Independence in 1917 further emphasized the need for a united teacher training system. In 1934, the Jyvaskyla College of Education trained teachers after completion of secondary school. Even at this early time, teaching and teacher training held great respect in Finland, eventually achieving an established academic status (Kivinen & Rinne, 1994).
The reforms of teacher education in Finland illustrate the educational change so closely interwoven with politics, the economy, and society, and the reassessment and reconstruction the Finnish government underwent in the twentieth century (Begrem, Bjorkvist, Hansen, Carlgren, & Hauge, 1997). Post World War II forced Finland to reconsider the role of education in social and economic development.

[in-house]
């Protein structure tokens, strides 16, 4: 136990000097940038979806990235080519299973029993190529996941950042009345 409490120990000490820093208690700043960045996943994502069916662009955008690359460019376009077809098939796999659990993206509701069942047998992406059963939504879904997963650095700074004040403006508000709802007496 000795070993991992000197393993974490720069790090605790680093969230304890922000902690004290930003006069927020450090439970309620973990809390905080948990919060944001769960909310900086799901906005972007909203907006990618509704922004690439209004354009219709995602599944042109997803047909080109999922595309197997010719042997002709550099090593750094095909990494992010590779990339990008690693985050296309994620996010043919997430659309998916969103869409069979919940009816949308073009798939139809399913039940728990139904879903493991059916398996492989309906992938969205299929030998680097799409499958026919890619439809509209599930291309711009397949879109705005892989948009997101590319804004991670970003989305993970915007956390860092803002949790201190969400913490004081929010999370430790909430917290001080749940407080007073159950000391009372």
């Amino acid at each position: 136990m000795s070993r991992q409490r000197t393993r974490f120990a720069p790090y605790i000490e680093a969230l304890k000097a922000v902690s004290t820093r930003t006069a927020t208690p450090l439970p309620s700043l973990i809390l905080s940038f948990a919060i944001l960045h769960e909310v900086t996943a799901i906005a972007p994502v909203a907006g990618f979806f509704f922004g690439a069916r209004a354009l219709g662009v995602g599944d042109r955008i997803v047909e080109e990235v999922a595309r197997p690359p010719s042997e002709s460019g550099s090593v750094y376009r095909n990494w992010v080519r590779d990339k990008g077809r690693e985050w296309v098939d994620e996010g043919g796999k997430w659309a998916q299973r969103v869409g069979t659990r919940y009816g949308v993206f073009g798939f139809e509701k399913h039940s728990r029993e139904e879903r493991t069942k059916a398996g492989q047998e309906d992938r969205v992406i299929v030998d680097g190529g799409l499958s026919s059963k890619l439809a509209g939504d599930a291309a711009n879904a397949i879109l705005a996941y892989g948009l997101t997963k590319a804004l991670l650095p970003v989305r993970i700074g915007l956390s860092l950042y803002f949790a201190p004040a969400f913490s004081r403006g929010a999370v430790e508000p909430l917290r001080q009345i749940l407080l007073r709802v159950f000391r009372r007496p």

Despite the founding of post-secondary teacher training institutions, many of the teaching seminaries continued to exist. In 1968, however, a committee determined that all teacher training courses would require an upper-secondary school qualification and that they would consist of a four-year course of study, culminating in a master's degree in education. Therefore, all teacher training would take place in universities (Kivinen & Rinne, 1994).